• If you do not feel comfortable driving on this road, then take a shuttle from Zion Ponderosa Ranch Resort to the trailhead.
Observation Point Hike to Zion's Best View

Top view of the rock slide that closed Weeping Rock Trailhead to Observation Point / Hike to Observation Point Via East Mesa Trail

When Is the Best Time to Hike Observation Point Trail

The best time to hike the Observation Point Trail is during spring or fall, specifically April-May and September-October. The weather is mild with daytime average temperatures in the 60s and 70s F.

Summer (June-September) is the high season. You will have a lot of companionship on the trail. The temperatures range from high 80 F to 100 F and well above.

Winter (November through March) might be a good time to hike the Observation Point Trail. Above all, you will be able to find some solitude. However, make sure to check the weather and local snow conditions. You need to make sure that Observation Point Trail is clear and safe. During the winter months, Observation Point Trail can be snowy/icy on the higher sections.

What to Pack for Hiking Observation Point Trail

When preparing for your hike to Observation Point via the East Mesa Trail in Zion National Park, it is essential to pack the right gear and supplies.

Here is a list of items to consider bringing:

  • Water: Carry an ample water supply to stay hydrated throughout the hike. It’s recommended to bring at least 2 liters of water per person. Consider using a hydration reservoir or water bottles.
  • Snacks/Energy Food: Pack lightweight and energizing snacks such as granola bars, trail mix, or fruit to keep your energy levels up during the hike. Choose items that are easy to eat on the go.
  • Backpack: Use a comfortable backpack with sufficient capacity to carry your water, snacks, and other essentials. Look for one with adjustable straps and a waist belt for proper weight distribution.
  • Hiking Shoes: Wear comfortable and sturdy hiking shoes or boots that provide good traction and ankle support. Opt for footwear that has been broken in prior to the hike to avoid discomfort and blisters.
  • Clothing: Dress in layers to accommodate changing weather conditions. Include moisture-wicking and quick-drying materials.
  • Hat and Sunglasses: Protect yourself from the sun by wearing a hat that shades your face, neck, and ears. Bring sunglasses with UV protection to shield your eyes from the sun’s glare.
  • Sunscreen: Apply a broad-spectrum sunscreen with a high SPF rating to all exposed areas of your skin, including your face. Reapply as needed during the hike.
  • Trekking Poles: Consider using trekking poles to provide extra stability and support, especially during steep sections of the trail. They can help reduce strain on your joints and provide balance on uneven terrain.
  • Map and Compass: Carry a detailed map of the trail and a compass to help navigate your way. Familiarize yourself with the route before setting off.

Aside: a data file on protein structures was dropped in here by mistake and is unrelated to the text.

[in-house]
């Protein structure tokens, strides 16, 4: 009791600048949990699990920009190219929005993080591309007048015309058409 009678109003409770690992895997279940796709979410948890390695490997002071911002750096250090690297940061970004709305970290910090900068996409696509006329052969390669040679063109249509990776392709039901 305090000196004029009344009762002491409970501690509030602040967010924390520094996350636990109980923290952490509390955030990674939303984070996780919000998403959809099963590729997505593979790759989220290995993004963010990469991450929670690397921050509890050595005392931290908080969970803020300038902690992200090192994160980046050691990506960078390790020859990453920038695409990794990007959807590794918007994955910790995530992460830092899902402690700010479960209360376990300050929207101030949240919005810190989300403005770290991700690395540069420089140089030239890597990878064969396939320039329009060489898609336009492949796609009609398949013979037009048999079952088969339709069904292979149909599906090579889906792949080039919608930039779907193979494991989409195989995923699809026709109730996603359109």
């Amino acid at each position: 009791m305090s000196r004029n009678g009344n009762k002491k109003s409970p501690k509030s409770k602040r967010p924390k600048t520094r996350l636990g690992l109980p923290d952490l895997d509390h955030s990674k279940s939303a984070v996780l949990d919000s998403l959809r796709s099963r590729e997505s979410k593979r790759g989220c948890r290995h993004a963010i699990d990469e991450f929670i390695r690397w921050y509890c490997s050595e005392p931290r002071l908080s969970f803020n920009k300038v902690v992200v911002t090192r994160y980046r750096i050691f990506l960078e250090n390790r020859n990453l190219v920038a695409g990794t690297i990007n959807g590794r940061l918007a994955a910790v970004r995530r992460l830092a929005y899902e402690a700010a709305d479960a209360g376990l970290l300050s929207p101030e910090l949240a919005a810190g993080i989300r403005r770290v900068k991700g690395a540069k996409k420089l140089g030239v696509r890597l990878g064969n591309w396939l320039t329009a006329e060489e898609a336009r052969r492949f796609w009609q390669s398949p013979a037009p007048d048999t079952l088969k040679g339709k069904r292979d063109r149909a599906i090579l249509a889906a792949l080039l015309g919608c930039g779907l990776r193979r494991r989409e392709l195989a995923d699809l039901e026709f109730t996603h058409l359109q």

• First Aid Kit: Pack a basic first aid kit with essentials such as adhesive bandages, antiseptic wipes, blister treatment, pain relievers, and any personal medications you may need.
  • Emergency Whistle: Bring a whistle to attract attention in case of an emergency.
  • Camera/Phone: Capture the stunning vistas along the way by bringing a camera or smartphone. Ensure they are protected from the elements.
  • Insect Repellent: Depending on the time of year, insects may be present. Bring insect repellent to ward off mosquitoes and other bugs.
  • Trash Bag: Carry a small trash bag to pack out any waste and maintain the pristine condition of the trail.

PRO TIP: Remember to pack according to the specific needs of your hike and the prevailing weather conditions. It’s important to strike a balance between carrying necessary items and keeping your backpack lightweight. Be prepared, stay hydrated, and have a safe and enjoyable journey to Observation Point in Zion National Park!

Hike to Observation Point via East Mesa Trail - Step-By-Step Guide

Map of the Hike to Observation Point via East Mesa Trail

Map of Observation Point Trail

Map of Observation Point Hike to Zion’s Best View / Source: NPS

Observation Point Hike via East Mesa Trail Quick Facts

  • Distance: The round trip distance of the hike is approximately 8 miles (12.9 kilometers). This includes the out-and-back journey from the East Mesa Trailhead to Observation Point.
  • Difficulty: The hike to Observation Point is considered strenuous, mainly due to the elevation gain and length of the trail. The ascent involves steep sections and switchbacks, which can be physically demanding. It is essential to be in good physical condition and have prior hiking experience before attempting this trail.
  • Time Needed: Plan for a half-day adventure when tackling the Observation Point Hike. The average completion time is around 4 to 6 hours, depending on your pace, rest stops, and time spent enjoying the viewpoint.